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Category: Biomedical Engineering

Neurological study reveals surprising control — ScienceDaily

Wouldn’t it be useful to suddenly erect 3D spikes out of your skin, hold them for an hour, then even faster retract them and swim away? Octopus and cuttlefish can do this as a camouflage tactic, taking on a jagged outline to mimic coral or other marine hiding spots, then flattening the skin to jet away. A new study clarifies the neural and muscular mechanisms that underlie this extraordinary defense tactic, conducted by scientists from the Marine Biological Laboratory (MBL),…

Researchers develop wireless light switch for targeted cancer therapy

Researchers from the National University of Singapore developed a novel technology to wirelessly deliver light into deep regions of the body to activate light-sensitive drugs. This potentially enables photodynamic therapy to be used to treat a wider range of cancers, such as brain and liver cancer. Left to right: Assistant Professor John Ho and Professor Zhang Yong. Credit: National University of Singapore A team of scientists from the National University of Singapore (NUS) has developed a way to wirelessly deliver…

Data Science and Analytics program helps social computing researchers

Sean Goggins’ goal is to help social scientists — such as sociologists, anthropologists, psychologists and more — understand computing well enough to draw valid research conclusions. The University of Missouri’s unique Data Science and Analytics master’s degree program boasts concentration areas in geospatial analysis, biotechnology, high-performance computing, data journalism/strategic communication and human-centered design for data. These areas are tailor-made for professionals looking to expand their horizons or companies looking to stay on the cutting edge of data science. The curriculum…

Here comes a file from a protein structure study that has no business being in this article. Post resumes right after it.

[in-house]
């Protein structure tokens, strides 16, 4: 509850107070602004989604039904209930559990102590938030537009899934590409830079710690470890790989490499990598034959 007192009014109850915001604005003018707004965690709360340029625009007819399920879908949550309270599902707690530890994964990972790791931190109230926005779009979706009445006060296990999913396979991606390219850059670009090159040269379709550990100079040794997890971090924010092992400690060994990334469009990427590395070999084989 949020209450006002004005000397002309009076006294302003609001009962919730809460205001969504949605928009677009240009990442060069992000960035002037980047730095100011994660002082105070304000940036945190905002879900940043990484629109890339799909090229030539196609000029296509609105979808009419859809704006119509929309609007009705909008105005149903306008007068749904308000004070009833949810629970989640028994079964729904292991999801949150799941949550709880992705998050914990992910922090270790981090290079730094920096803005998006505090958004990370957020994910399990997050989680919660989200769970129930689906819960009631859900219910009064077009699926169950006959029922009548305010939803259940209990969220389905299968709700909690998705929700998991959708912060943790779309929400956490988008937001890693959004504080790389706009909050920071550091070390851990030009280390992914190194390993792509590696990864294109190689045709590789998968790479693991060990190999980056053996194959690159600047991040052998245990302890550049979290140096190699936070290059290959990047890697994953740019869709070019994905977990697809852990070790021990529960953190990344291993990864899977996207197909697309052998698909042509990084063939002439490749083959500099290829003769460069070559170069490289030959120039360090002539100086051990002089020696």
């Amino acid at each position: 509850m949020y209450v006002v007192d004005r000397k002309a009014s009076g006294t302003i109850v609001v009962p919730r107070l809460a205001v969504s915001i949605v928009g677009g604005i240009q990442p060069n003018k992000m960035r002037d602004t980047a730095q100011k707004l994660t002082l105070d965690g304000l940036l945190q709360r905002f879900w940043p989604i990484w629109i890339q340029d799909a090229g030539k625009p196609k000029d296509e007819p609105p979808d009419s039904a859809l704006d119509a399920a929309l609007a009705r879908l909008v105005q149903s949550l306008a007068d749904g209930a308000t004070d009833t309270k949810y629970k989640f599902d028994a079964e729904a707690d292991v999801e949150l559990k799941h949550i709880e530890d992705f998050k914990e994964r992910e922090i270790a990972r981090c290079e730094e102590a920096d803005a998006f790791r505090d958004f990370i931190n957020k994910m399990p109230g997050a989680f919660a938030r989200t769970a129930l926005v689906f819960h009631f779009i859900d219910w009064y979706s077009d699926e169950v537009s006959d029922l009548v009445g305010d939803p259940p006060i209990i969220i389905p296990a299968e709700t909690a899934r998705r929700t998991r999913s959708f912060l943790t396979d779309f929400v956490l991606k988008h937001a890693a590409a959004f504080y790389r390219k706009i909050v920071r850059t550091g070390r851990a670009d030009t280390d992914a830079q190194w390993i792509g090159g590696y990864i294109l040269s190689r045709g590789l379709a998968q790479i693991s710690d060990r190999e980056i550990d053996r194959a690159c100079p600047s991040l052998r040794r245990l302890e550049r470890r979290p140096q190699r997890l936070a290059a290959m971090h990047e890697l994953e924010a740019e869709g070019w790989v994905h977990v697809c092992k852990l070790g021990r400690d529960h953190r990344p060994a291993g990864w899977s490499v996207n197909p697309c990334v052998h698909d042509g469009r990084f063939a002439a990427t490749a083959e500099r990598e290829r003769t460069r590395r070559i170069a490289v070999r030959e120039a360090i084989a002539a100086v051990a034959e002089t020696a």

Developing soft biobots — ScienceDaily

UCLA bioengineering professor Ali Khademhosseini has led the development of a tissue-based soft robot that mimics the biomechanics of a stingray. The new technology could lead to advances in bio-inspired robotics, regenerative medicine and medical diagnostics. The study was published in Advanced Materials. The simple body design of stingrays, specifically, a flattened body shape and side fins that start at the head and end at the base of their tail, makes them ideal to model bio-electromechanical systems on. The 10-millimeter…

Stingray-inspired soft biobot

Artist’s concept of a stingray soft robot. Credit: University of California, Los Angeles UCLA bioengineering professor Ali Khademhosseini has led the development of a tissue-based soft robot that mimics the biomechanics of a stingray. The new technology could lead to advances in bio-inspired robotics, regenerative medicine and medical diagnostics. The study was published in Advanced Materials. The simple body design of stingrays, specifically, a flattened body shape and side fins that start at the head and end at the…